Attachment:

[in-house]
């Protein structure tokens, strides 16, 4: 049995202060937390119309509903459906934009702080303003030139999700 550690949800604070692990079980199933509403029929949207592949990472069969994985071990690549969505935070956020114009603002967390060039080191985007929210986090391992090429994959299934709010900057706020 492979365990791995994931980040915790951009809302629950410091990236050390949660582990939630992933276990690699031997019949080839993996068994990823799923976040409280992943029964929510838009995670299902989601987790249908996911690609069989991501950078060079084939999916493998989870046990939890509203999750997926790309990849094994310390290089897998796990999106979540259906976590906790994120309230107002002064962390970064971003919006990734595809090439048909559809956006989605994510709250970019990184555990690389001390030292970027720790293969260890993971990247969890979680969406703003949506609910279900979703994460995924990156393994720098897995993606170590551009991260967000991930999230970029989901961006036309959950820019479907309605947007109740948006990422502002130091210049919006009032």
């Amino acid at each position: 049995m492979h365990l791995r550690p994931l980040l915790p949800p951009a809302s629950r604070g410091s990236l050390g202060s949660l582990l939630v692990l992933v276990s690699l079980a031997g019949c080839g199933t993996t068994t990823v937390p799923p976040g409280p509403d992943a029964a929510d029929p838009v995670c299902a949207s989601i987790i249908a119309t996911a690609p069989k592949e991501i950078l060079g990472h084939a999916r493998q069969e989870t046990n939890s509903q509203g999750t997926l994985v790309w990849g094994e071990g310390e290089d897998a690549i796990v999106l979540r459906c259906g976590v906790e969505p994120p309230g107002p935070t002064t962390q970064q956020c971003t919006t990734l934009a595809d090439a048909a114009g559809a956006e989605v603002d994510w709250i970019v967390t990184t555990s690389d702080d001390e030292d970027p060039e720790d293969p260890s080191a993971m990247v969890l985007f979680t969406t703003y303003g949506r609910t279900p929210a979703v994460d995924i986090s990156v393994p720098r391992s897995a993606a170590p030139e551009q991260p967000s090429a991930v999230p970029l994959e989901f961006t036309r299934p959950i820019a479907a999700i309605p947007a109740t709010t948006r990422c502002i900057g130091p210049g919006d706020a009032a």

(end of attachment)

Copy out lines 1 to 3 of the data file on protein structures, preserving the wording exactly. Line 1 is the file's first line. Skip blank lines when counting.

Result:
[in-house]
């Protein structure tokens, strides 16, 4: 049995202060937390119309509903459906934009702080303003030139999700 550690949800604070692990079980199933509403029929949207592949990472069969994985071990690549969505935070956020114009603002967390060039080191985007929210986090391992090429994959299934709010900057706020 492979365990791995994931980040915790951009809302629950410091990236050390949660582990939630992933276990690699031997019949080839993996068994990823799923976040409280992943029964929510838009995670299902989601987790249908996911690609069989991501950078060079084939999916493998989870046990939890509203999750997926790309990849094994310390290089897998796990999106979540259906976590906790994120309230107002002064962390970064971003919006990734595809090439048909559809956006989605994510709250970019990184555990690389001390030292970027720790293969260890993971990247969890979680969406703003949506609910279900979703994460995924990156393994720098897995993606170590551009991260967000991930999230970029989901961006036309959950820019479907309605947007109740948006990422502002130091210049919006009032």
């Amino acid at each position: 049995m492979h365990l791995r550690p994931l980040l915790p949800p951009a809302s629950r604070g410091s990236l050390g202060s949660l582990l939630v692990l992933v276990s690699l079980a031997g019949c080839g199933t993996t068994t990823v937390p799923p976040g409280p509403d992943a029964a929510d029929p838009v995670c299902a949207s989601i987790i249908a119309t996911a690609p069989k592949e991501i950078l060079g990472h084939a999916r493998q069969e989870t046990n939890s509903q509203g999750t997926l994985v790309w990849g094994e071990g310390e290089d897998a690549i796990v999106l979540r459906c259906g976590v906790e969505p994120p309230g107002p935070t002064t962390q970064q956020c971003t919006t990734l934009a595809d090439a048909a114009g559809a956006e989605v603002d994510w709250i970019v967390t990184t555990s690389d702080d001390e030292d970027p060039e720790d293969p260890s080191a993971m990247v969890l985007f979680t969406t703003y303003g949506r609910t279900p929210a979703v994460d995924i986090s990156v393994p720098r391992s897995a993606a170590p030139e551009q991260p967000s090429a991930v999230p970029l994959e989901f961006t036309r299934p959950i820019a479907a999700i309605p947007a109740t709010t948006r990422c502002i900057g130091p210049g919006d706020a009032a």